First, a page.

Pakistan's bid to join the Shanghai Forum has spawned two opposing schools of thought. Some observers conclude that Pakistan is attempting to assert its independence and distance itself from its traditional ally, the USA. Others are convinced that Pakistan is set to become America's stooge inside the Shanghai Forum with a view to destabilising the organisation and sabotaging regional relationships with India. By all accounts, Washington welcomed the military coup in Pakistan. Alexander Alyanchikov, an expert on world cultures and religions at the Slavic University of Kyrgyzstan, said, "Literally two days after the coup, the USA restructured Pakistan's $900 million debt."

"General Musharraf is not an independent national leader but a figurehead who suits America. Pakistan is making overtures to the Shanghai Forum on Washington's express instructions. Pakistan's role is simply to undermine the organisation."

Alyanchikov concludes, "Pakistan's membership of the Shanghai Forum is not in Kyrgyzstan's interests. Pakistan has no real significance for Kyrgyzstan and vice versa. Pakistan's membership is equivalent to Russia joining NATO."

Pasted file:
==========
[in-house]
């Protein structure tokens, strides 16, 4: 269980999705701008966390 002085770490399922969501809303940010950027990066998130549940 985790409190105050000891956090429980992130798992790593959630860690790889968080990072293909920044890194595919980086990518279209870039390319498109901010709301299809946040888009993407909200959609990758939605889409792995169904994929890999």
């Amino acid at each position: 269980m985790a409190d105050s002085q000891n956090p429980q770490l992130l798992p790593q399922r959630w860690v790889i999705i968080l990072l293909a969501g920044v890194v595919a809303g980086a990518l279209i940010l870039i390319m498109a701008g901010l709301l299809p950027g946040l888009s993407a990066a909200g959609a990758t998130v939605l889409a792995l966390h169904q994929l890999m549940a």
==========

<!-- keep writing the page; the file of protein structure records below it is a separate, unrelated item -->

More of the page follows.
Russia, on the other hand, seems equally keen to forge new links with Pakistan, encouraged by signs that the new government is asserting its control.

Natalia Khalyapina, an independent expert on the Middle East, says, "It's as if everything has been turned upside down. America, which traditionally sided with Pakistan, is making advances towards India while Russia is seeking to establish relationships with Pakistan.

"I don't think Kyrgyzstan needs to build close ties with India. Pakistan is a more tractable country, prepared to play by 'civilised' rules. I think that Pakistan's bid to join the Shanghai Forum is the result of diplomatic manoeuvring in Moscow. Pakistan's membership would be good for Moscow whilst India has no choice but to maintain links with Russia."

Furthermore, Pakistan's influence over Afghanistan is seen as a key factor in regional stability. And this stability is likely to usher in large-scale economic projects such as the construction of international roadways -- which would be of considerable benefit to the Kyrgyz economy.

Many experts consider that Pakistan's membership of the Shanghai Forum is only a question of time and, for Kyrgyzstan, this is the key to security in the troubled southern region. However, the former Soviet republic will be obliged to tread a diplomatic tightrope between Delhi and Islamabad. But, for a small country with limited natural resources and simmering conflicts, this kind of diplomacy has always been a prerequisite for survival.

Igor Grebenshchikov is a regular IWPR contributor